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Piazza del Plebiscito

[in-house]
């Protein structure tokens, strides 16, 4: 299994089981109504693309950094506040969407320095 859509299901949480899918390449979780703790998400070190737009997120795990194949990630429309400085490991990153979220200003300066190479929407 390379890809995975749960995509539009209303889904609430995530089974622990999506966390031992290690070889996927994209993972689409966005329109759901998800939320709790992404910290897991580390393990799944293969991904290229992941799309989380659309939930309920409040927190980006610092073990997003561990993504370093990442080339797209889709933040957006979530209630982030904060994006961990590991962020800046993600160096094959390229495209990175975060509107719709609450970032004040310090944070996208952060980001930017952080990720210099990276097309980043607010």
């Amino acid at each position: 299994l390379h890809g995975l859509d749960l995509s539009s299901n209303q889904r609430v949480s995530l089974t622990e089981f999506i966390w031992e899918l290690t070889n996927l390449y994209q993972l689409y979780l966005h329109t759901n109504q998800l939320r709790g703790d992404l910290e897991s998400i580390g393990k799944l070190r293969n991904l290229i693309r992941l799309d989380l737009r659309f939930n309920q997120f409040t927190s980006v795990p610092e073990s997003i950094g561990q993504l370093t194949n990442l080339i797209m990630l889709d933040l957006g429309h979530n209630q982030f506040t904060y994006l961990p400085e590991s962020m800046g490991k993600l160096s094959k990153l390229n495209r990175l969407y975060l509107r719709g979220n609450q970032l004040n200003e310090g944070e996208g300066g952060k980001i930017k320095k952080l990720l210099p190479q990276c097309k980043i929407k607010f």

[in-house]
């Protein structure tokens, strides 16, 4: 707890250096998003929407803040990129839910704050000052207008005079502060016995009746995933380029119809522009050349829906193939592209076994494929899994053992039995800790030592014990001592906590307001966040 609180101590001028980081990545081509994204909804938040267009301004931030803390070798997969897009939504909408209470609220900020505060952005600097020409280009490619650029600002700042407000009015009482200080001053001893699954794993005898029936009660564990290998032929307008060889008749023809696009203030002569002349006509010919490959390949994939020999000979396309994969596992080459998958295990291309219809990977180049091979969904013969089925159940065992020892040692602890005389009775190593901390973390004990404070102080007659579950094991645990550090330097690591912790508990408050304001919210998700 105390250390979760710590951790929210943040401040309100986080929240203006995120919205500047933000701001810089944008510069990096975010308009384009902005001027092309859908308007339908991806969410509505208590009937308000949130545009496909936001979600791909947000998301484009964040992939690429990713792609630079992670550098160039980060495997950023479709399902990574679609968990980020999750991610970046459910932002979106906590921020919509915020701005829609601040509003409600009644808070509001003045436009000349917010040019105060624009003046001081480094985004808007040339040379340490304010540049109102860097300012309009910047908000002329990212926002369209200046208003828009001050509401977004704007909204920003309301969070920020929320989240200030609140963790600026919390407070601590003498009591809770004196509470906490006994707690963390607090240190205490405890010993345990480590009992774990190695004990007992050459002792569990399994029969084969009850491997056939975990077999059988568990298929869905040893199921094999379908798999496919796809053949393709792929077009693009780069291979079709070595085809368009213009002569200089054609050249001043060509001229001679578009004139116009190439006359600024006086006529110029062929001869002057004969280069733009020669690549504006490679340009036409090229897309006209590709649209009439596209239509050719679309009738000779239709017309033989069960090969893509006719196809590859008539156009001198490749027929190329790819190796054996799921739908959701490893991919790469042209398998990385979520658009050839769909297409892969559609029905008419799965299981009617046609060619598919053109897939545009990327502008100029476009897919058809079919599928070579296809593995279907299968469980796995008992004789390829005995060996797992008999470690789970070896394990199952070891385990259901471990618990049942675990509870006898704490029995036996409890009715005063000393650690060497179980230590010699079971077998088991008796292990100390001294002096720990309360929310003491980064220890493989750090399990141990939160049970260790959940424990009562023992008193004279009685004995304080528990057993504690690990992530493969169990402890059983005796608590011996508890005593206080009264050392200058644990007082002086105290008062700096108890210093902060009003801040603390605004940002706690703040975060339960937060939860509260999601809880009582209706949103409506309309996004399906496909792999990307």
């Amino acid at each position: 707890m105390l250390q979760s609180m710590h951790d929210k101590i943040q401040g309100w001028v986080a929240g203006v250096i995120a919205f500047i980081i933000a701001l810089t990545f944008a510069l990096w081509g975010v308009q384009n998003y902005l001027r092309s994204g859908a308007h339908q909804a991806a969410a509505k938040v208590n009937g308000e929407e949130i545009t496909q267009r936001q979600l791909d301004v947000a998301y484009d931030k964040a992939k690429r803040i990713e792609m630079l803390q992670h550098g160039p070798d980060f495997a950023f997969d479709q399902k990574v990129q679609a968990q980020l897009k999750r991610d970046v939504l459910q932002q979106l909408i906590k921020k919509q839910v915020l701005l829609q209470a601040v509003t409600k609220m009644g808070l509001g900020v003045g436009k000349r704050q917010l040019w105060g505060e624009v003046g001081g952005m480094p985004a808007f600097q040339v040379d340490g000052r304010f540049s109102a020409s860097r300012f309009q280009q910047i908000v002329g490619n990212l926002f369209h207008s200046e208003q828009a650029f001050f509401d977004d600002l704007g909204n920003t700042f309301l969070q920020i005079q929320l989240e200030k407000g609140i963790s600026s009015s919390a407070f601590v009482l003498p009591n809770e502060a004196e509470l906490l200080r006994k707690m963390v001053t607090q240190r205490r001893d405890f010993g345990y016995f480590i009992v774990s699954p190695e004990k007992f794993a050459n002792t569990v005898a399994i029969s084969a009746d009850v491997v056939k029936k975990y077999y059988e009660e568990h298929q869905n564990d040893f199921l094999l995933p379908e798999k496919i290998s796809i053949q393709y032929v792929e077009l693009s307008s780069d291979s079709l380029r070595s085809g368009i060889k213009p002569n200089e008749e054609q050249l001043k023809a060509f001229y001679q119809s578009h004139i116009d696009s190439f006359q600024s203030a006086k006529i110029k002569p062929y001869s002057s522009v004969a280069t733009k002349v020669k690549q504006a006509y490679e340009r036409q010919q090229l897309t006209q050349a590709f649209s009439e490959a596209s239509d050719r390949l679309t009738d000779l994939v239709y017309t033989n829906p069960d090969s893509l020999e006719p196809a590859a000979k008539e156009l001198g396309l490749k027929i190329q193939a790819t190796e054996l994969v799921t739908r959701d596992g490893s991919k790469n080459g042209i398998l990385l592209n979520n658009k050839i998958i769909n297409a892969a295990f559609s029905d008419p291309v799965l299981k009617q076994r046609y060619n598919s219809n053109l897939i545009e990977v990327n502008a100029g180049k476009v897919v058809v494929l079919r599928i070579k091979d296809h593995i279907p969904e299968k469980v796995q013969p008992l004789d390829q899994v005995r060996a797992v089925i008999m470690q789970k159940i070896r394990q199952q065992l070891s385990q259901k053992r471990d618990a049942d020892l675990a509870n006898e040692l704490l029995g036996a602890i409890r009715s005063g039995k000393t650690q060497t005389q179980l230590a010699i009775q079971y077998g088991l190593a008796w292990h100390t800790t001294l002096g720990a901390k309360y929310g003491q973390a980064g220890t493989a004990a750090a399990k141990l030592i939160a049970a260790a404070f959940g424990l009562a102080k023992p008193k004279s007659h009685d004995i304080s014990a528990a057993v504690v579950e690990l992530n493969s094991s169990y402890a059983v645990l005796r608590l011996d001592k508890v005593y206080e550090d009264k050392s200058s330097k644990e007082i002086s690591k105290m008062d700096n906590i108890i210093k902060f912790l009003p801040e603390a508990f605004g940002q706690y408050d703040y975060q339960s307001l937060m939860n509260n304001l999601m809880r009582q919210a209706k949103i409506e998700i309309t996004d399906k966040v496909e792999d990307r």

Piazza del Plebiscito is undoubtedly the most famous square in Naples, but also the largest and the most representative. Yet until the early nineties, it was reduced to a large parking lot, while the area in front of the Royal Palace was a multi-lane highway. The square’s name celebrates a plebiscite in which 21 October 1860 Southern Italy, the then Kingdom of the Two Sicilies, was united to Piedmont of Savoy. Before that date, the square was called off the Palace, because stretched in front of the Royal Palace. The square is well defined in its spaces of four buildings: the church of San Francesco di Paola, the Royal Palace, the Palace and the Palace of the Guest Salerno. In the center stand two equestrian statues by Antonio Canova, depicting Ferdinand I and Charles III of Bourbon. The area of the square, once called off Holy Spirit even before assuming his current disposition, had always been used to big celebrations, events and festivals. Even today, continuing the ancient tradition, Piazza del Plebiscito is home to the most important events of the city, such as the celebration of the New Year, the new Piedigrotta festival, international equestrian competitions, concerts, political rallies and even the celebrations for the sporting success of the team football Naples.